Cocoa industry in Africa tainted with a myriad of challenges but sector soldiers on

Cocoa industry in Africa is one dogged with challenges ranging from poor farmer incomes to child labor and deforestation. Continued focus on sustainability and fairtrade has however ushered a new era for cocoa, promising a better future for the crop that sustains the US$150 billion chocolate industry.

If you have lately indulged in a chocolate dessert or a cup of hot chocolate, there is a good chance that the cocoa used to make the product was from Africa.

Nearly all the cocoa produced in continent is concentrated in the Western Africa region, mainly Ivory Coast and Ghana, the world’s top two producers with a combined contribution of 62% of cocoa output. These two are followed by Nigeria (8%) and Cameroon 7%, coming after Indonesia. Other countries in the region also contribute smaller harvests, including Liberia, which is increasingly looking into crops such as cocoa to rebuild its economy. Further afield, Uganda and DRC also have substantial cocoa crops.

The cash crop is significant to the economies of the producing countries. For instance, with cocoa production circling around 2,000,000 tonnes yearly in Ivory Coast and 850,000 tonnes in Ghana, the sector brings in nearly 40% of total export earnings, standing at US$2 billion in Ghana and US$5 billion in Ivory Coast. US, Netherlands, France, Germany, Belgium, Netherlands and Japan are some of the countries with the largest appetite for the commodity.

Also, the cocoa sector engages a substantial number of the farmer population, most being smallholder farmers with an average size of 2-3 acres in Ghana, and 3-5 acres in Côte d’Ivoire. Combined, the sector employs more than 1,800,000 farmers, one million in Côte d’Ivoire and more than 800,000 in Ghana, highlights the Agricultural Attaché Network.

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The sector’s noteworthy contribution is not only paramount to the producing countries, but also offers a lifeline to the multi-billion-dollar chocolate industry, which gulps nearly half of all the cocoa traded. Outside of chocolate confectionary products, the cocoa sector is also witnessing increasing demand for cocoa ingredients such as cocoa powder, liquor and concentrates used in the baking and beverage industries.

With the chocolate sector being its anchor market, cocoa industry is ideally set for exponential growth as the chocolate market is expected to grow at a compound annual growth rate of 4.78% to reach a total market size of US$182.090 billion by 2025, from US$137.599 billion in 2019, reports Research and Markets.

However, despite the expected growth, the cocoa growing sector accrues only 7 per cent of the value of the chocolate market, according to UNEP, bringing to light the true nature of the bittersweet value chain, especially from the supply side. While the final product is something most of us enjoy, unfortunately it comes at a cost.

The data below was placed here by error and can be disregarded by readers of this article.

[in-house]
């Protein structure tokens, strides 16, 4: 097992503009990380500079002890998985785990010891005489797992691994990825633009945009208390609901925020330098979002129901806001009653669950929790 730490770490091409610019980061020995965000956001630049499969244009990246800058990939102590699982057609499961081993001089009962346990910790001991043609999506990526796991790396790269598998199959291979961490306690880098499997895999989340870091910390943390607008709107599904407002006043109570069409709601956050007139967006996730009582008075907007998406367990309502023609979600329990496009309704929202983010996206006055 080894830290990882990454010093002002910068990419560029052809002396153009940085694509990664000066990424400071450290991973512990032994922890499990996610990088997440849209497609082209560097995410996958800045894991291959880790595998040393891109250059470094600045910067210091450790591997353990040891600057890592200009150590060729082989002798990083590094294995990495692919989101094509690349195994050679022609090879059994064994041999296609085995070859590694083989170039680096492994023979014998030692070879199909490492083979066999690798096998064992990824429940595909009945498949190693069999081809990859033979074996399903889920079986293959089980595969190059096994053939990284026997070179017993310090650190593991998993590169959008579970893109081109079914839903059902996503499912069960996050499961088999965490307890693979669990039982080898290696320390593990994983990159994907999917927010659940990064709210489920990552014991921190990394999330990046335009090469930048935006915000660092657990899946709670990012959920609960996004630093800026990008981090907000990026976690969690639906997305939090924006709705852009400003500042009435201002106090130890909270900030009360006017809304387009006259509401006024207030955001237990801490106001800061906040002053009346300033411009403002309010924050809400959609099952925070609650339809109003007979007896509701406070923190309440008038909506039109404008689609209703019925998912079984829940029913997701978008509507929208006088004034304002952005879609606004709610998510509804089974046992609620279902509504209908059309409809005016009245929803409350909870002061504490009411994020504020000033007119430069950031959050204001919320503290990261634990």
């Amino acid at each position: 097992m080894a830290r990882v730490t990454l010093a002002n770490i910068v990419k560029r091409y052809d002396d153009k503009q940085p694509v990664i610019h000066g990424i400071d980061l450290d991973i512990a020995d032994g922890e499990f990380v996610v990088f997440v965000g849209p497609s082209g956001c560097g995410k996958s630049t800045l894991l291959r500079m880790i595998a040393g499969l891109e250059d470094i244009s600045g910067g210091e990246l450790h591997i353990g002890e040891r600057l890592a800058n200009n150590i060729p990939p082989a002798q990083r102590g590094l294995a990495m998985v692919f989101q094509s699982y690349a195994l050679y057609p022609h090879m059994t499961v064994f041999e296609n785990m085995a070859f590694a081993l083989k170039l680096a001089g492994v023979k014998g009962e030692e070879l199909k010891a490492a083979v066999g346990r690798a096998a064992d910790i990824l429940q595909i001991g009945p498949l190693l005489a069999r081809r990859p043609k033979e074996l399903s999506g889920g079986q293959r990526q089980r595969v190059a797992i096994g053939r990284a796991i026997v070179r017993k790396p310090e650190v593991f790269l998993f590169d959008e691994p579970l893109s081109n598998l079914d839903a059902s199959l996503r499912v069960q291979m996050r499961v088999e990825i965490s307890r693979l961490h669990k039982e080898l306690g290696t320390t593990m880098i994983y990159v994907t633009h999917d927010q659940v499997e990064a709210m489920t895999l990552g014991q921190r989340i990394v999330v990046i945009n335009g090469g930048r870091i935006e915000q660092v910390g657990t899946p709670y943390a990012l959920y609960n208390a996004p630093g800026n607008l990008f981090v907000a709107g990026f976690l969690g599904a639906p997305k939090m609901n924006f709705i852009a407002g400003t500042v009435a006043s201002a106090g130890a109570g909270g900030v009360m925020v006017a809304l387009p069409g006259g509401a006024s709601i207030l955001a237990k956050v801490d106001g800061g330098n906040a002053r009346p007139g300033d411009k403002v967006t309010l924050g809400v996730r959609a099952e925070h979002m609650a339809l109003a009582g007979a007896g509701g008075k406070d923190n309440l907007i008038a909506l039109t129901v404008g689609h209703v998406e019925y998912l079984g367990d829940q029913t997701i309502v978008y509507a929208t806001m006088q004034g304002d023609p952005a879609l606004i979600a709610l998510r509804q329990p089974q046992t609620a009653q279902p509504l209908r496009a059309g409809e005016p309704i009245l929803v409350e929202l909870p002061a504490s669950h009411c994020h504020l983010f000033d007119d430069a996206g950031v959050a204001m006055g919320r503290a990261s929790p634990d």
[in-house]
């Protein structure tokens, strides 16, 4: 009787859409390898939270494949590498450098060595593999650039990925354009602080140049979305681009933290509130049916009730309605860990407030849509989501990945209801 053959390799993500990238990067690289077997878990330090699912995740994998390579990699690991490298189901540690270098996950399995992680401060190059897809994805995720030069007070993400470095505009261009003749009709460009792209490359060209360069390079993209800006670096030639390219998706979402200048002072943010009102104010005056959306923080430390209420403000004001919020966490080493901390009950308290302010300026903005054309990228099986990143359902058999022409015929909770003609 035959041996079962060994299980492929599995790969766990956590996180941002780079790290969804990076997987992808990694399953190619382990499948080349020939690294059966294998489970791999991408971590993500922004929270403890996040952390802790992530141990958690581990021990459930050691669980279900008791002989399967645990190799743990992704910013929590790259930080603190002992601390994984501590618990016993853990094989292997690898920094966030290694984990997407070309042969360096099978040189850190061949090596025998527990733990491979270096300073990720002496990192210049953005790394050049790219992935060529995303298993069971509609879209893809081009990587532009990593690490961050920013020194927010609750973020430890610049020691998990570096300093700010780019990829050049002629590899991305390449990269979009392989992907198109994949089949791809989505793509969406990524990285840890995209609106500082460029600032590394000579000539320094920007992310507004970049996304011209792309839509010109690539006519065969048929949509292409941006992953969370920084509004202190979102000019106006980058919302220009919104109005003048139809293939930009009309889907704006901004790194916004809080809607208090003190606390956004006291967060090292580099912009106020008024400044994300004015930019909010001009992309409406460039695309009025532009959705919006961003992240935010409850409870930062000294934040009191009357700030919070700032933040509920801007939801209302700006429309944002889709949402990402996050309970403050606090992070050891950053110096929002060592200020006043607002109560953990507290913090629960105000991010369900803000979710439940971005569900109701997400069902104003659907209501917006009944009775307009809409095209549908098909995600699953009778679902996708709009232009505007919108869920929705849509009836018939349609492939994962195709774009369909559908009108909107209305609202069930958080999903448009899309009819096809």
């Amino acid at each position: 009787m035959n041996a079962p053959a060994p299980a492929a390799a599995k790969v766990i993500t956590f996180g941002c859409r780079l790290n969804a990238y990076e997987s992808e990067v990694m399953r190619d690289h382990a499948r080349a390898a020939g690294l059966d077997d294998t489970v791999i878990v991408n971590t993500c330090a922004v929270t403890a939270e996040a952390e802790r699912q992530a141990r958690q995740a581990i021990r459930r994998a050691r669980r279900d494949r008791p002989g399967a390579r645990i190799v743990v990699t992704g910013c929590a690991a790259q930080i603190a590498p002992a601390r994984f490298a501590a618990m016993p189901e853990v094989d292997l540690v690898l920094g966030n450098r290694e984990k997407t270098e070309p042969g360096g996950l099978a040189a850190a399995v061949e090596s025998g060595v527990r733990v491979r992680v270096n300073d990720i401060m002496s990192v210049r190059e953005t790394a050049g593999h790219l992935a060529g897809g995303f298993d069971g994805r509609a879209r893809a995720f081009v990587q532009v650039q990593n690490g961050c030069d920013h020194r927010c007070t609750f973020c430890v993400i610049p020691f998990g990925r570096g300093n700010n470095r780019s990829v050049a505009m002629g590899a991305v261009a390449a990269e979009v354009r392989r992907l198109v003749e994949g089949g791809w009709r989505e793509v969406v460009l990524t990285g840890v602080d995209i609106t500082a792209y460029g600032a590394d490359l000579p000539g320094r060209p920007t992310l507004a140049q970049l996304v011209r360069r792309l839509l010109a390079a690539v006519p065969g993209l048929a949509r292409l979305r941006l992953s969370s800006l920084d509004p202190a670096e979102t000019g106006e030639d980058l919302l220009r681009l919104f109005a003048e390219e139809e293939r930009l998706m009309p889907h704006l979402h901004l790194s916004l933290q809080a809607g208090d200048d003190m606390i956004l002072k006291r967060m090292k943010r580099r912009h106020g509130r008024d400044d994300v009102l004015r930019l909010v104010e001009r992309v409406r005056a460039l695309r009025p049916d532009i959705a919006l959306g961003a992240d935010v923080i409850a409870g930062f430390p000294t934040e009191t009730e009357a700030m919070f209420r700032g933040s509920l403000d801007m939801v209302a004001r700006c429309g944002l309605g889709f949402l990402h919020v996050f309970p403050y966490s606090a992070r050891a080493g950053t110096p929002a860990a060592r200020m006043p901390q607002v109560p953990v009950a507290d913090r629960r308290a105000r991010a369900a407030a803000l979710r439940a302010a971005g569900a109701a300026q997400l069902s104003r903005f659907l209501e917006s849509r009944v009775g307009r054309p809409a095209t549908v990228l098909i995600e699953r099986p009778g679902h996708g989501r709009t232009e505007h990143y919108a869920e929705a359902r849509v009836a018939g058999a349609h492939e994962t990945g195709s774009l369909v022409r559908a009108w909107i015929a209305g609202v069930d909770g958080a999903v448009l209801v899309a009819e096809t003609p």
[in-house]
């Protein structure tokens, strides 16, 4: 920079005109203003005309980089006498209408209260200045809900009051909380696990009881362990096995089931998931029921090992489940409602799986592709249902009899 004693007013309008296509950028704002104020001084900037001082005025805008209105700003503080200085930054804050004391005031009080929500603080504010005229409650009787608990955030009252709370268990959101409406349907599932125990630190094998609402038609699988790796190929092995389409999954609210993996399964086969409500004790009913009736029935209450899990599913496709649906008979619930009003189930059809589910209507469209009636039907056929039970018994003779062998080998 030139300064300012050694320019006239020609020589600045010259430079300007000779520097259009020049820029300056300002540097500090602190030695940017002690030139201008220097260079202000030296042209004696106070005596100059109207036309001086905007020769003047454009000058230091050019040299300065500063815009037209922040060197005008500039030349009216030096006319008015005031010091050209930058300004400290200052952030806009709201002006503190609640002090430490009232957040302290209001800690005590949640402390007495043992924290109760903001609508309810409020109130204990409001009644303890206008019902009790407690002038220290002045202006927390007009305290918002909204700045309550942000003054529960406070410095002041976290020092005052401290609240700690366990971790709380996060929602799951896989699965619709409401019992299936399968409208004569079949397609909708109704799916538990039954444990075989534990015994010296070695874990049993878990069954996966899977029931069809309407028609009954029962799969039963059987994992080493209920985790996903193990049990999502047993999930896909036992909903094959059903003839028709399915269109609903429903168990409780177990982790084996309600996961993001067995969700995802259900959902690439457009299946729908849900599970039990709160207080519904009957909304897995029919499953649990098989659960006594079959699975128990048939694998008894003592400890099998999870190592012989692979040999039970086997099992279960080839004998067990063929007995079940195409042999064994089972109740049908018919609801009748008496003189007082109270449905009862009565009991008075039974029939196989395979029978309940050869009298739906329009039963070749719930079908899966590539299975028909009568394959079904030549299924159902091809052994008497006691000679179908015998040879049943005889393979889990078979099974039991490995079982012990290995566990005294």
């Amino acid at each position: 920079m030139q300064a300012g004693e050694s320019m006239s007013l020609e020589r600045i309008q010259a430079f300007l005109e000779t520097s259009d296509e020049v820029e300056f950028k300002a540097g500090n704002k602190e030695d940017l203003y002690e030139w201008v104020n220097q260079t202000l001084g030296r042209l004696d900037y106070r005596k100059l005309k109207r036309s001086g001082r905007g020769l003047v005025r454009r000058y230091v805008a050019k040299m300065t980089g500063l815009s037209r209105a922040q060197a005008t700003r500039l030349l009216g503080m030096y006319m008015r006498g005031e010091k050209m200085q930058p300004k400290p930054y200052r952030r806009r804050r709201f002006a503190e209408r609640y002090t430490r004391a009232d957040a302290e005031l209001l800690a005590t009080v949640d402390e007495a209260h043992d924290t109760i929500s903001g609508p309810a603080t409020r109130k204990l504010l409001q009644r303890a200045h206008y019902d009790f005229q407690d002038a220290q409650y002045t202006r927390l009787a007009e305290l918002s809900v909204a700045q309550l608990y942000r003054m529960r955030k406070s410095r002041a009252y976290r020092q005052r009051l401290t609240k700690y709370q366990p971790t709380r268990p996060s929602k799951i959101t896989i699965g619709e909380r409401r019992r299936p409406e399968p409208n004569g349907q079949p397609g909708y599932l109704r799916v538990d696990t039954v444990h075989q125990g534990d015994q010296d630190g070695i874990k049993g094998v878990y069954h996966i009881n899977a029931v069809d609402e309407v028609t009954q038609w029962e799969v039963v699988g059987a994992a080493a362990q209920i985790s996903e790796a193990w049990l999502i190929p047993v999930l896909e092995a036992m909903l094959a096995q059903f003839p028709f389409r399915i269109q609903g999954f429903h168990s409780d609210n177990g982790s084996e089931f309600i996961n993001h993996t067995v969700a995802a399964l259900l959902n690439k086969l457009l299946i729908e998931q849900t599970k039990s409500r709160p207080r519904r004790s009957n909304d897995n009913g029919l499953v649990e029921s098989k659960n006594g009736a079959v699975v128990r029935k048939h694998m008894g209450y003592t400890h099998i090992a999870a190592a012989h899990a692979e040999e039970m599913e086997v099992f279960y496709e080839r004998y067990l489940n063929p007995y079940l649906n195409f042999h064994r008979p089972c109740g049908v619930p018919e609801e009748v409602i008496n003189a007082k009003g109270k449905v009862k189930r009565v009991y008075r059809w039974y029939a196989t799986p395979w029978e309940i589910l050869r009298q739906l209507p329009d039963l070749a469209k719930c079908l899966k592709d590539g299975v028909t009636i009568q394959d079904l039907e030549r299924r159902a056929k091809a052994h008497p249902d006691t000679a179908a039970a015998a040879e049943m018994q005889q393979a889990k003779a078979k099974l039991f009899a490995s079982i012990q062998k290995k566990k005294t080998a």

Encroachment into remaining biodiversity hotspots

Cocoa beans come from trees that require specific climates and pollination systems. These conditions are found in and around tropical forest ecosystems. To this end, deforestation has become a huge problem in cocoa farming regions, as cocoa growers are encroaching into the last remaining biodiversity hotspots.

According to the Food and Agriculture Organization (FAO), West Africa is experiencing severe deforestation estimated at about 1.2 million hectares (Ha) per year. Environmental groups have reported that Côte d’Ivoire lost about 47,000 hectares of forest to cocoa production in 2020. In 2018, Ghana saw a 60% increase in forest loss compared to 2017, the largest annual increase in the world. Côte d’Ivoire was second at 26%. Deforestation has irreversible negative impacts on biodiversity, soil health and the adaptive capacity of ecosystems in the face of climate change.

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To curb the menace, the governments of Côte d’Ivoire and Ghana and 35 leading cocoa sourcing and chocolate companies joined together in 2017 to implement a five-year project dubbed Cocoa & Forests Initiative (CFI) to end deforestation and restore forest areas.

Some of the leading private cocoa and chocolate signatory companies of CFI include Barry Callebaut, Blommer Chocolate Company, Cargill Cocoa and Chocolate, ETG, Ferrero, General Mills Inc., The Hershey Company, JB Foods, Lindt & Sprüngli Group, Mars Wrigley, Mondelēz, Nestlé, Olam Cocoa, Unilever, among many others.